The ends of the femur and acetabulum – the hip bones – are capped with a smooth surface called articular cartilage. Cartilage protects the ends of bone; it can withstand a tremendous amount of force and is significantly smoother than ice, which allows smooth motion in the hip joint. An articular cartilage injury (chondral injury), may occur following a twisting injury to the hip, a direct blow, or wear and tear as a one ages. The cartilage has a very limited bloody supply, and full-thickness cartilage lesions cannot heal without surgical intervention. In those patients with full-thickness cartilage damage and recurrent symptoms, surgical intervention may be the best option.
During surgery, Dr. Keller introduces a camera through one small incision and surgical instruments through two other small incisions. Dr. Keller uses surgical instruments to remove the loose pieces of cartilage and areas of fraying. Dr. Keller then identifies the full-thickness cartilage damage (in which bone is exposed). If the cartilage damage is relatively small, Dr. Keller uses a small, sharp device to make tiny holes in the bone beneath the damaged cartilage. This technique (nanofracture) stimulates bone marrow cells to migrate to the damaged area and produce new cartilage. Usually, the cells produce a layer of cartilage called fibrocartilage that helps protect the exposed bone. Another emerging option for cartilage surgery is the use of healthy, donor cartilage cells to treat the area of full thickness cartilage damage.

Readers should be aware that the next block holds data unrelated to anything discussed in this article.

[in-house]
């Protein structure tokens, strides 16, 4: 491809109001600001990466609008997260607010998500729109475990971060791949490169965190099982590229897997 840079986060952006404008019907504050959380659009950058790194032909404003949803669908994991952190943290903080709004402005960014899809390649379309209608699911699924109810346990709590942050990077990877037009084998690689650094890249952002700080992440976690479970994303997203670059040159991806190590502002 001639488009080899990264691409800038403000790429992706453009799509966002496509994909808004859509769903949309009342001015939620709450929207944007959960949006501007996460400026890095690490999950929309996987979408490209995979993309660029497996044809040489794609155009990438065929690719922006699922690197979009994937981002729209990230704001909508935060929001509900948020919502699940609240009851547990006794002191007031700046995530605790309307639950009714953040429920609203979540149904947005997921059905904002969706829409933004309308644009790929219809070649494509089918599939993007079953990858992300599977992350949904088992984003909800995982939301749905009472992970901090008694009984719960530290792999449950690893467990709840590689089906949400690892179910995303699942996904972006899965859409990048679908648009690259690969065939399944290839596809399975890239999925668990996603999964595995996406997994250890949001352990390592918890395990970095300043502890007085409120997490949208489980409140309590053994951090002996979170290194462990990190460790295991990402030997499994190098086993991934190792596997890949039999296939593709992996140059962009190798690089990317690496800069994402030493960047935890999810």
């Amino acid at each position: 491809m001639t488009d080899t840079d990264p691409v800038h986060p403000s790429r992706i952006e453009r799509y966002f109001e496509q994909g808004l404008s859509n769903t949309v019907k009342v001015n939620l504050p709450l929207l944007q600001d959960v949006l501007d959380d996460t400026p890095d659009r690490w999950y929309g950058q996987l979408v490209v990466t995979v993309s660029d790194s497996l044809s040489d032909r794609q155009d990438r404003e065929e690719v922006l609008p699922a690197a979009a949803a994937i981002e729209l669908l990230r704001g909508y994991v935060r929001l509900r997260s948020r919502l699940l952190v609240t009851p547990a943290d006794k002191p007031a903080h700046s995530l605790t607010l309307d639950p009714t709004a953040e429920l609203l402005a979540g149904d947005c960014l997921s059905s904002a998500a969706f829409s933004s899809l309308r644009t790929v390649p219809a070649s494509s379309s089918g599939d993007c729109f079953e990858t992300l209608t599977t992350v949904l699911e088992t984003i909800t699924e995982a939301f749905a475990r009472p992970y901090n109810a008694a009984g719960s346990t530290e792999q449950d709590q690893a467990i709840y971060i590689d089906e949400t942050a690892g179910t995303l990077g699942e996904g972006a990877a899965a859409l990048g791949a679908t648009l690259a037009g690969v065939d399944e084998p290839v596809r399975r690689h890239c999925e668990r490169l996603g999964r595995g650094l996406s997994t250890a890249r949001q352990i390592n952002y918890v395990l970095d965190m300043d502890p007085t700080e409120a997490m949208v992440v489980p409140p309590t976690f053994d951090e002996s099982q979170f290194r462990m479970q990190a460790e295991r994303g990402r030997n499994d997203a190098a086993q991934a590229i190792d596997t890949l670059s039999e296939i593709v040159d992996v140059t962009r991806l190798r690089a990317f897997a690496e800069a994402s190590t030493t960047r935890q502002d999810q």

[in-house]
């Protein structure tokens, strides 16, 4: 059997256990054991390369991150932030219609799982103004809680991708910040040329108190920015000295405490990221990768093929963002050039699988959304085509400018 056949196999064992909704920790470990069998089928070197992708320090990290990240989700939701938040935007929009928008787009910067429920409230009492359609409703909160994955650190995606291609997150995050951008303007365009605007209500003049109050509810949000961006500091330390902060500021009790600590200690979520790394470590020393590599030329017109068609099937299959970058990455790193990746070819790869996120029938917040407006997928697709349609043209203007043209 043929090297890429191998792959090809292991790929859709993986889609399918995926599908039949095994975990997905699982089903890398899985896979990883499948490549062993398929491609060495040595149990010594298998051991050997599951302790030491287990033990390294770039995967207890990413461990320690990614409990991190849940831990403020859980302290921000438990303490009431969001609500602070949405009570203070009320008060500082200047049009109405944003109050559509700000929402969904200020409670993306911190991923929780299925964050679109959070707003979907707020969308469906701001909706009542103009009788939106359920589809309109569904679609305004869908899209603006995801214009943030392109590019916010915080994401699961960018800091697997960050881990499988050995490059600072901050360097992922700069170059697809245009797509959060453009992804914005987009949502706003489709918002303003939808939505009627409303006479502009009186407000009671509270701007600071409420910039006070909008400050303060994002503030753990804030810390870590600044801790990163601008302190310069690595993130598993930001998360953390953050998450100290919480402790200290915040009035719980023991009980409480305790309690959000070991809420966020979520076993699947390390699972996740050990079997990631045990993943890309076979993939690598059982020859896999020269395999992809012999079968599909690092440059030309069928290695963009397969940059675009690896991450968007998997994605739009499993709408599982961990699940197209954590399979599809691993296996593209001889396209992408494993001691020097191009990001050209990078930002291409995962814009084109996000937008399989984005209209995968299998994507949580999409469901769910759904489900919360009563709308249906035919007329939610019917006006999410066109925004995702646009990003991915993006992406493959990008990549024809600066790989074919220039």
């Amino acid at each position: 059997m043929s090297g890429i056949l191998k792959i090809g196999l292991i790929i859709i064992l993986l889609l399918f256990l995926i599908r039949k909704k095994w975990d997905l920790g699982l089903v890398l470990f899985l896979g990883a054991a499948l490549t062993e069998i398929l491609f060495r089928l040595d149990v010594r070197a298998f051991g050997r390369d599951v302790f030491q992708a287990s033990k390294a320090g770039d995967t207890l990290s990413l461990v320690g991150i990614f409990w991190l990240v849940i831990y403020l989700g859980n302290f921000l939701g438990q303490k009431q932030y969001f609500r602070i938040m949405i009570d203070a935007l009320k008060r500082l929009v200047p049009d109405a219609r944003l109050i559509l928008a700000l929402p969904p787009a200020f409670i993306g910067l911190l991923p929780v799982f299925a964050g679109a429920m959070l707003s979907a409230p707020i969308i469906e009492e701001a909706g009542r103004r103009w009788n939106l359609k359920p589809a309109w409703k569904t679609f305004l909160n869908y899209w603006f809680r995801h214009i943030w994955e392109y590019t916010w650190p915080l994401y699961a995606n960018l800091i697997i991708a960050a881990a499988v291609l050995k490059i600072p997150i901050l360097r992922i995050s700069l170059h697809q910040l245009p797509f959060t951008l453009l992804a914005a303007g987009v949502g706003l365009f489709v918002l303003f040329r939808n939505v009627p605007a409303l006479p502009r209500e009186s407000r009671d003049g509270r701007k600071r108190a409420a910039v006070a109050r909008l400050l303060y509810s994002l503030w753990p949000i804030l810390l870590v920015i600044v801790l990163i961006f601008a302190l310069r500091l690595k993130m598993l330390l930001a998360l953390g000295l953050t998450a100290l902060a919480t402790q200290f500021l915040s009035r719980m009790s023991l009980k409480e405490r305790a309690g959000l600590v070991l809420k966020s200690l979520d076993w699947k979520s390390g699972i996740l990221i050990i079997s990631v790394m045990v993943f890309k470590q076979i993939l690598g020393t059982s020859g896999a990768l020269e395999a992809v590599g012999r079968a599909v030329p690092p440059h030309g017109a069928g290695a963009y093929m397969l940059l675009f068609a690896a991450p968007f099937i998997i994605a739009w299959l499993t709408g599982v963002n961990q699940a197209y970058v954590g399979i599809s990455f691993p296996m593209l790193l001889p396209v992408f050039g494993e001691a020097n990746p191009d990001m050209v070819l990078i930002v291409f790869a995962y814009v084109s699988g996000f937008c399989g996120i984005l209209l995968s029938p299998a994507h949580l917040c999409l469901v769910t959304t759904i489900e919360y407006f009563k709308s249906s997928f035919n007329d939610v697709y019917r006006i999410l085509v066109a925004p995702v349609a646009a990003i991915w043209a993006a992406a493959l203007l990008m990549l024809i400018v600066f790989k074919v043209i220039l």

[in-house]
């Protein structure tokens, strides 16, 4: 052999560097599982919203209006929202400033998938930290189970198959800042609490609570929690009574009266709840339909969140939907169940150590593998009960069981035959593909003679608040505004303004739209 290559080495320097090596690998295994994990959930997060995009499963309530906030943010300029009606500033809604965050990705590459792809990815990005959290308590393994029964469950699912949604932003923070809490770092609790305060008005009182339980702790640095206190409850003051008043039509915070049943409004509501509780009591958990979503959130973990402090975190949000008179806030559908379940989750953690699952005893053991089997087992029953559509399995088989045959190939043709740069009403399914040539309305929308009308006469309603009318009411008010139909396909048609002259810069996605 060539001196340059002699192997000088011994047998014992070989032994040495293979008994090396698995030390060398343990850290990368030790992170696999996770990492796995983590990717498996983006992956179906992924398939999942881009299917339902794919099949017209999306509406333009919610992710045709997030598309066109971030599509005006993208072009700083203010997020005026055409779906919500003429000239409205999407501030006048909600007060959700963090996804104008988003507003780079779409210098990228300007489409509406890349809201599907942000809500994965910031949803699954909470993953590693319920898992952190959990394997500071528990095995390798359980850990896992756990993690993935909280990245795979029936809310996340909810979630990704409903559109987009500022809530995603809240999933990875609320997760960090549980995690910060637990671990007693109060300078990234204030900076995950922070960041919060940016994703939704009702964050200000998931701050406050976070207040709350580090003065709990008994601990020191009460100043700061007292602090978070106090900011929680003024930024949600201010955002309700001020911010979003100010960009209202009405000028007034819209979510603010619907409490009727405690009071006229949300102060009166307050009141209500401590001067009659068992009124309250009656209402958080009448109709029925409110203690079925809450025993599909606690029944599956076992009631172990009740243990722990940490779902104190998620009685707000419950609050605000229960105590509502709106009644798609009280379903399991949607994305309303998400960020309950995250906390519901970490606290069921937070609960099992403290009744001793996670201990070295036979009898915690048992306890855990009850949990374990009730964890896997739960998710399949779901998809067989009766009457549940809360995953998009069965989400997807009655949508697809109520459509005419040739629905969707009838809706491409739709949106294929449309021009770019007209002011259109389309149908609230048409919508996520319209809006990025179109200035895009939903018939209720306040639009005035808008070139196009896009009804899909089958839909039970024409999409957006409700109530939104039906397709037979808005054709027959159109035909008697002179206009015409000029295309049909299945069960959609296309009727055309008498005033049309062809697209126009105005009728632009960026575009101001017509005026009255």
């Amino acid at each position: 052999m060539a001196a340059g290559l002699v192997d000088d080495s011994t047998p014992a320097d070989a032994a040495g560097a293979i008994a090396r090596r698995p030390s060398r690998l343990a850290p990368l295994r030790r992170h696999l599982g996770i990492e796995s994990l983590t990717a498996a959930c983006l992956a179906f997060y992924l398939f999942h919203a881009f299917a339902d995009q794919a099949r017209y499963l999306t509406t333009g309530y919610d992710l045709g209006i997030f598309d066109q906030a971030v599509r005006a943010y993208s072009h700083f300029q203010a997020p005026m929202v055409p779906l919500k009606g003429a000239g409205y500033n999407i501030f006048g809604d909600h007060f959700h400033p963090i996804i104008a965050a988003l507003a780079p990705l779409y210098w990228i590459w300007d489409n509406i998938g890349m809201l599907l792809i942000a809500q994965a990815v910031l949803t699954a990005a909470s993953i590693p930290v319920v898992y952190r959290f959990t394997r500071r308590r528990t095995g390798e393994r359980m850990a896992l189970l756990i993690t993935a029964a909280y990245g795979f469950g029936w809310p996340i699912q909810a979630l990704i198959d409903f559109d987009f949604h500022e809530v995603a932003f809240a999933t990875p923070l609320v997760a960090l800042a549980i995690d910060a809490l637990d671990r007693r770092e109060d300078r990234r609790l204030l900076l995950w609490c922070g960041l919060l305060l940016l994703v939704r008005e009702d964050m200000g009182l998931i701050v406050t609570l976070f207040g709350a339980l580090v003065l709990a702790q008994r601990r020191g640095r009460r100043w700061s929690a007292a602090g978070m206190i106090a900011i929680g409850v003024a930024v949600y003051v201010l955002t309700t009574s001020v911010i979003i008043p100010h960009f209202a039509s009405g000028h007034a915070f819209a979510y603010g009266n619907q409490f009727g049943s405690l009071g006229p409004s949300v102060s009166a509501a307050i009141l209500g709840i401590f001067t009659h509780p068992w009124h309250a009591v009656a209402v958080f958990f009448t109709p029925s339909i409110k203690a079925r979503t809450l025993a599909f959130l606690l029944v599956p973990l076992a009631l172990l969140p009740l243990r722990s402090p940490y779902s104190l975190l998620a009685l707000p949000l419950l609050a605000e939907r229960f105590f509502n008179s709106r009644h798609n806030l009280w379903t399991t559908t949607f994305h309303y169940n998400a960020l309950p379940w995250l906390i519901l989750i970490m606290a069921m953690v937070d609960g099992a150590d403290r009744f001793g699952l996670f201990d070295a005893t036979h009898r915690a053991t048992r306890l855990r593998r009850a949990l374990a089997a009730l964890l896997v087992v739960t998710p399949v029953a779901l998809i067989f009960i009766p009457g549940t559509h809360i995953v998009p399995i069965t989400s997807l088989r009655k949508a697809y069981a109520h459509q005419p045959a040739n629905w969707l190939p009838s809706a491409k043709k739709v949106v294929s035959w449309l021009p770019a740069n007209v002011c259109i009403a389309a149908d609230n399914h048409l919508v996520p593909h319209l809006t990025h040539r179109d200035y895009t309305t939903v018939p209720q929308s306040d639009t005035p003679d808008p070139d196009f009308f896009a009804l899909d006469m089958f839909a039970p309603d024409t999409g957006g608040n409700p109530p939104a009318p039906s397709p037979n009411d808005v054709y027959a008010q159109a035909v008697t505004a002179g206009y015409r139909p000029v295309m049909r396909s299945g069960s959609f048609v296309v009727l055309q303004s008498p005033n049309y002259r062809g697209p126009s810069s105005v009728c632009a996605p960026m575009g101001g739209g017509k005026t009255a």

Following surgery, Dr. Keller recommends a guided physical therapy program with a licensed physical therapist. Early motion following surgery is very important for cartilage surgery, and Dr. Keller recommends that each patient either use a stationary bike or a continuous passive motion machine daily. Dr. Keller also recommends limited weight bearing and crutch use for 4-6 weeks after surgery. Dr. Keller may also recommend the use of a brace for approximately two weeks to help protect the hip.
Following surgery, Dr. Keller prescribes appropriate pain medication as well as an anti-inflammatory medication. Anti-inflammatory medication (such as Naprosyn) is important because it can help eliminate pain and also may prevent the formation of abnormal bone (heterotopic ossification).